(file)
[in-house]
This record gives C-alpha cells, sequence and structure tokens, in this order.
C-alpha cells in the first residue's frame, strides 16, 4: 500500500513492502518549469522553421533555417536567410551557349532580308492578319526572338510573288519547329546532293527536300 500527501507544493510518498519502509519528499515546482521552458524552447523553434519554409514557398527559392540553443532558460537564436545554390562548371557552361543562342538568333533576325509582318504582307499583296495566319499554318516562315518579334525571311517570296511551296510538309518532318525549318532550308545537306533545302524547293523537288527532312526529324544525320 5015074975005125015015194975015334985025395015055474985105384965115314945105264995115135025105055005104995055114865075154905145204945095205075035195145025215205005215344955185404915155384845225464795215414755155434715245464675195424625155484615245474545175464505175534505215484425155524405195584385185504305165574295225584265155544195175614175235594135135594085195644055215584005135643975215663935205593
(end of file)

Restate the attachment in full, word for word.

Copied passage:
[in-house]
This record gives C-alpha cells, sequence and structure tokens, in this order.
C-alpha cells in the first residue's frame, strides 16, 4: 500500500513492502518549469522553421533555417536567410551557349532580308492578319526572338510573288519547329546532293527536300 500527501507544493510518498519502509519528499515546482521552458524552447523553434519554409514557398527559392540553443532558460537564436545554390562548371557552361543562342538568333533576325509582318504582307499583296495566319499554318516562315518579334525571311517570296511551296510538309518532318525549318532550308545537306533545302524547293523537288527532312526529324544525320 5015074975005125015015194975015334985025395015055474985105384965115314945105264995115135025105055005104995055114865075154905145204945095205075035195145025215205005215344955185404915155384845225464795215414755155434715245464675195424625155484615245474545175464505175534505215484425155524405195584385185504305165574295225584265155544195175614175235594135135594085195644055215584005135643975215663935205593